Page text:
Police investigating the damage to a statue of a Jamaican poet in Bristol have released an image of a man they want to talk to.
Avon and Somerset police were told an unknown substance had been applied to the bust of Alfred Fagon on 11 June.
Concerns were raised it may have been vandalised after the toppling of the Edward Colston statue during the Black Lives Matter protest days earlier.
But some witnesses believed it was an attempt to clean the bust.
The image shows a man standing on a stool to reach the statue.
Bristol City Council has declined to provide any details on how the statue has been damaged due to the police investigation.
A council spokesperson added: “Bristol City Council officers are working to restore the Alfred Fagon statue as soon as possible.”
The monument to Alfred Fagon in St Pauls, Bristol, was erected in 1987 on the first anniversary of his death.
Mr Fagon was the first black person to have a statue in their honour in the city.
Who was Alfred Fagon?
He was born in Jamaica in 1937, the third of nine brothers and two sisters.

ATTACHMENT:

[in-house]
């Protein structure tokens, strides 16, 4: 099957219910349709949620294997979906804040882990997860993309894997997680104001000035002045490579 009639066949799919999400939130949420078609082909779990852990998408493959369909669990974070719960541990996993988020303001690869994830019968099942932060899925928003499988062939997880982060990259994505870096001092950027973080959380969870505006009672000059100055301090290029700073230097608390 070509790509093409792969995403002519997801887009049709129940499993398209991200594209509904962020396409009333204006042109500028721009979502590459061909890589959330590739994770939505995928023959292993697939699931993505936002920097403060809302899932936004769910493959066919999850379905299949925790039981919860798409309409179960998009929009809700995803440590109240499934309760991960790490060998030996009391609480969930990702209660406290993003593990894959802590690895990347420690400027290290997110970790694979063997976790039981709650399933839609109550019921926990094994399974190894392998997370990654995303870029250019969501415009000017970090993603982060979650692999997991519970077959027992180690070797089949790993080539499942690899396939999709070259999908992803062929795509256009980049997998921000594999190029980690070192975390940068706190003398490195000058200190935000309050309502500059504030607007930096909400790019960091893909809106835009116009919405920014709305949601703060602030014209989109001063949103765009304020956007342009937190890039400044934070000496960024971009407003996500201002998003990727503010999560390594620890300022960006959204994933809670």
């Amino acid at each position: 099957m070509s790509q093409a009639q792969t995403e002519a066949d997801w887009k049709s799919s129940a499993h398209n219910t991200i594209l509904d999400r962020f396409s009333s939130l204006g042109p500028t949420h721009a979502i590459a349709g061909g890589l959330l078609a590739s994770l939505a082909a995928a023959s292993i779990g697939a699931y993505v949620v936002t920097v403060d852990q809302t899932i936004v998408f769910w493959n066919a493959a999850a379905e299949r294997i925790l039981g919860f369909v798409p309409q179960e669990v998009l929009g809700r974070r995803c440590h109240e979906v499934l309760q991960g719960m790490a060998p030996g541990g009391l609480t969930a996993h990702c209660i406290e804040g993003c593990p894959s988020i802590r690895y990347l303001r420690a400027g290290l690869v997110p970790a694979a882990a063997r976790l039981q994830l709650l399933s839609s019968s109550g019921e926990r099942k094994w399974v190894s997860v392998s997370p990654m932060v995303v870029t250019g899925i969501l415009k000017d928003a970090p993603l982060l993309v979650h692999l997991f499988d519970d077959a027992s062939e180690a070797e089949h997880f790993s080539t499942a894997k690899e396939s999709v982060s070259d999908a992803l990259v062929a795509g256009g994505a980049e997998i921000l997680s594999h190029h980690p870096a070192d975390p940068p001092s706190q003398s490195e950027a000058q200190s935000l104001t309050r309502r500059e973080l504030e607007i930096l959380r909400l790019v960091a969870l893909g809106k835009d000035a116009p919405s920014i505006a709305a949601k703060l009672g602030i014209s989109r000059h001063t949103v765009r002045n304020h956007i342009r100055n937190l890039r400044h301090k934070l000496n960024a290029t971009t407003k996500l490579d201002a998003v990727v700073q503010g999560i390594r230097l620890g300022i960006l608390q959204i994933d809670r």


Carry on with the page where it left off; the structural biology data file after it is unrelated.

At the age of 18 he came to England to work on the railways before joining the army and later moving to Bristol to work as a welder in the 1960s.
One of his first plays, No Soldiers in St Pauls, explored the social tension between the police and the black community in 1970s Bristol.
His final role was in the BBC’s Fighting Back, set in St Pauls.
He died from a heart attack in 1986 outside his flat in Camberwell, London.
At the time police claimed they were unable to identify him and he was given a pauper’s funeral.
The annual Alfred Fagon Award was named after him and is for playwrights of Caribbean or African descent, resident in the UK.